In 2010 I rolled into a project which became My Poland, a photography project documenting my view or passion for Poland. My Poland quickly developed itself as a street photography project.

Warm day at the odra poland theodoorthomas


When shooting street it’s always a good idea to be clear what rights and which restrictions you have to take into account.

In The Netherlands, the country where I live, you have the right to photograph anyone in public places without asking them for permission as is the case in most other countries. Imagine my surprise when I learned that Poland had different rules. Most Poles will tell you it’s just not allowed, period, however that actually isn’t entirely true it’s a lot more nuanced. Which makes sense, or else every tourist would be risking a fine or arrest as soon as they snap a picture.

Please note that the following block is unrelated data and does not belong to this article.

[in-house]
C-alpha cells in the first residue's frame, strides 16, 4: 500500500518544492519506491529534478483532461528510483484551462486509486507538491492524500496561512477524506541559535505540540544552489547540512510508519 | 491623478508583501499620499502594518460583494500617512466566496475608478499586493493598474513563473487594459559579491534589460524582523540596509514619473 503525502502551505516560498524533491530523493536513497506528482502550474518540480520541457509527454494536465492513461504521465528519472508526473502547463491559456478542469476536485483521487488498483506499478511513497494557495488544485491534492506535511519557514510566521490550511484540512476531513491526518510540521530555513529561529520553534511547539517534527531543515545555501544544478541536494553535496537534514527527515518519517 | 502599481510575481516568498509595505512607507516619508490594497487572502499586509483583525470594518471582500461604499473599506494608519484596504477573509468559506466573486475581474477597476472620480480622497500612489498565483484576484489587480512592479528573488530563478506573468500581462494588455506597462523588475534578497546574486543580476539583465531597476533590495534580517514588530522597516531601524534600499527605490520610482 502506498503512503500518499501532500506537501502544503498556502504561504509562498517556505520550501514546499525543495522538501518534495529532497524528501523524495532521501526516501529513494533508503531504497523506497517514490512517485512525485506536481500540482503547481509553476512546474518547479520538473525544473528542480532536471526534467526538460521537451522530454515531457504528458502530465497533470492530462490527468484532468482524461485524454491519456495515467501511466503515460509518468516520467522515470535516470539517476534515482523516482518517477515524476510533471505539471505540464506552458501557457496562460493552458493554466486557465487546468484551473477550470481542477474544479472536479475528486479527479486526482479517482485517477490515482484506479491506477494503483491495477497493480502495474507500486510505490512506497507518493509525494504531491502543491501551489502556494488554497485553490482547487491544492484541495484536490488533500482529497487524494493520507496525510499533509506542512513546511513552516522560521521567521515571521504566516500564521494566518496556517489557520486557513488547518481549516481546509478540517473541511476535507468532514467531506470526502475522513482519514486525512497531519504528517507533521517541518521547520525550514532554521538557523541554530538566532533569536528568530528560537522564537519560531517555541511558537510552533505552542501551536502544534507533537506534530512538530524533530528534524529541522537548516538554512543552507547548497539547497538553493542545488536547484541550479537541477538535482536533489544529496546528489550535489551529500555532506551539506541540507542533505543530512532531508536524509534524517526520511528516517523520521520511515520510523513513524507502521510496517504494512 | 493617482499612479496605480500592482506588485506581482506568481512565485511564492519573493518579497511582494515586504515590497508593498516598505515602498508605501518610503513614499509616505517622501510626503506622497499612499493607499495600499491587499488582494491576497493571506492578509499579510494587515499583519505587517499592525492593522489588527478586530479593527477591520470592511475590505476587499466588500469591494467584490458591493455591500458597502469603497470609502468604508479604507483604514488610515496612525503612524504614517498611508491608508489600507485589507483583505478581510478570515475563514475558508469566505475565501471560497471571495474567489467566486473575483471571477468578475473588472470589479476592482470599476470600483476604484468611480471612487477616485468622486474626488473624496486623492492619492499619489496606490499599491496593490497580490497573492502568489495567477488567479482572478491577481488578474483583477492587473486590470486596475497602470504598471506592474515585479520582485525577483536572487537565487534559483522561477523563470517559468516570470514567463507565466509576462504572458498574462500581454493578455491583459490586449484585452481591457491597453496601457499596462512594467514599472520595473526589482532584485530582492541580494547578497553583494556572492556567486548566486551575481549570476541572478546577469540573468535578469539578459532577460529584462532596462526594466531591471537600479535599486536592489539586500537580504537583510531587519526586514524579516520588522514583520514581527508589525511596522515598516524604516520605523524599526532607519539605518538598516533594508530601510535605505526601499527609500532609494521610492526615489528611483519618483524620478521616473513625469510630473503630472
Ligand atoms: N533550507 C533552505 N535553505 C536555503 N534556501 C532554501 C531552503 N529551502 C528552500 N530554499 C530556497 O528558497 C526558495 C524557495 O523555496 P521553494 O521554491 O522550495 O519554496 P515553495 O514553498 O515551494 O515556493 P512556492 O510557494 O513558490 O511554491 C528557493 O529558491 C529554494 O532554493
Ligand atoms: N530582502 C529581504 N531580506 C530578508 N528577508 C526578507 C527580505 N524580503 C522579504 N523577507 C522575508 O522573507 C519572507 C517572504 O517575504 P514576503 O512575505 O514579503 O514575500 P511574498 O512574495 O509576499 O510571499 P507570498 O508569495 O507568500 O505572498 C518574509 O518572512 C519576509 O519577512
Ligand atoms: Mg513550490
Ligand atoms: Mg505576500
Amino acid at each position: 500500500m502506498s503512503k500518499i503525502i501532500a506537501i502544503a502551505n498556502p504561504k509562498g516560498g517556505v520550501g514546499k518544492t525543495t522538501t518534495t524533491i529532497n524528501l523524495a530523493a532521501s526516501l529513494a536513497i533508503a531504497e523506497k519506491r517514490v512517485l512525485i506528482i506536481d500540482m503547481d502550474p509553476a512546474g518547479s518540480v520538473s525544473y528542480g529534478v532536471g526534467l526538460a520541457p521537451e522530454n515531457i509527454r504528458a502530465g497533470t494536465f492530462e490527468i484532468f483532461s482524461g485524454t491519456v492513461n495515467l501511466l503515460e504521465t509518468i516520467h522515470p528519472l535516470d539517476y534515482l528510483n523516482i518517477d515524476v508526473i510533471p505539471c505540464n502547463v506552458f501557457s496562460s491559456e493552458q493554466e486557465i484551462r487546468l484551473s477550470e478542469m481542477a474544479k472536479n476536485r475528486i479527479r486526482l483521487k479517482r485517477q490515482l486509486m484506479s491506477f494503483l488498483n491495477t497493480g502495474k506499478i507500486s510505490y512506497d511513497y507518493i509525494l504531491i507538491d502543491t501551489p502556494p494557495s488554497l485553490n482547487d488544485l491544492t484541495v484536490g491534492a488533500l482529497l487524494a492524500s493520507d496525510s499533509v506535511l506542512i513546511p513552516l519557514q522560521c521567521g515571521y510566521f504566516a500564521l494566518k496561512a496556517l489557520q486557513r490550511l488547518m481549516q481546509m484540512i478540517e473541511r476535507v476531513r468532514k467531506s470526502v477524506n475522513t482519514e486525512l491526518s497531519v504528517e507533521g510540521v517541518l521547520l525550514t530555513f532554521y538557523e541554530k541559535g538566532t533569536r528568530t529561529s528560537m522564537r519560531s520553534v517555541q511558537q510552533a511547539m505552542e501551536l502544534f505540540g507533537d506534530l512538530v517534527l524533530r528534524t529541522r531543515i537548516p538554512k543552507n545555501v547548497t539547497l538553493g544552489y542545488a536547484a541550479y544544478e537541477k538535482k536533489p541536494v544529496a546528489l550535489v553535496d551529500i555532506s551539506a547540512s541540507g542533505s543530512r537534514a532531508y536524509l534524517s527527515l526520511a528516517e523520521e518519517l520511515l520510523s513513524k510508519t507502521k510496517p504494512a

It wasn’t easy to figure out exactly what the rules are and to be honest I’m still a bit fuzzy on it but I kept these 3 rules in mind:

  • The person you photograph can’t take up more than 30% of the frame.
  • Photos of public figures/celebrities while performing their public/professional functions are allowed at all times.
  • Documentary shots of scenes, landscaped and/or gatherings are okay as well.

It can be really difficult to interpret the rule of law correctly from situation to situation, even police officers will sometimes struggle or get it wrong. When visiting Toruń I came across two street photographers and an angry father waiting around for the police to show up, so it does happen if you’re not careful. 

Effect on the project

To avoid any misunderstandings and difficult situations I decided to make my project less candid. At first I saw this as a major disadvantage. I didn’t realize then that it was going to be the base of what made the project work. By getting closer to the people I photographed I included myself in the photograph without being in it and thus genuinely capturing my version of Poland.

A couple more examples from the My Poland project.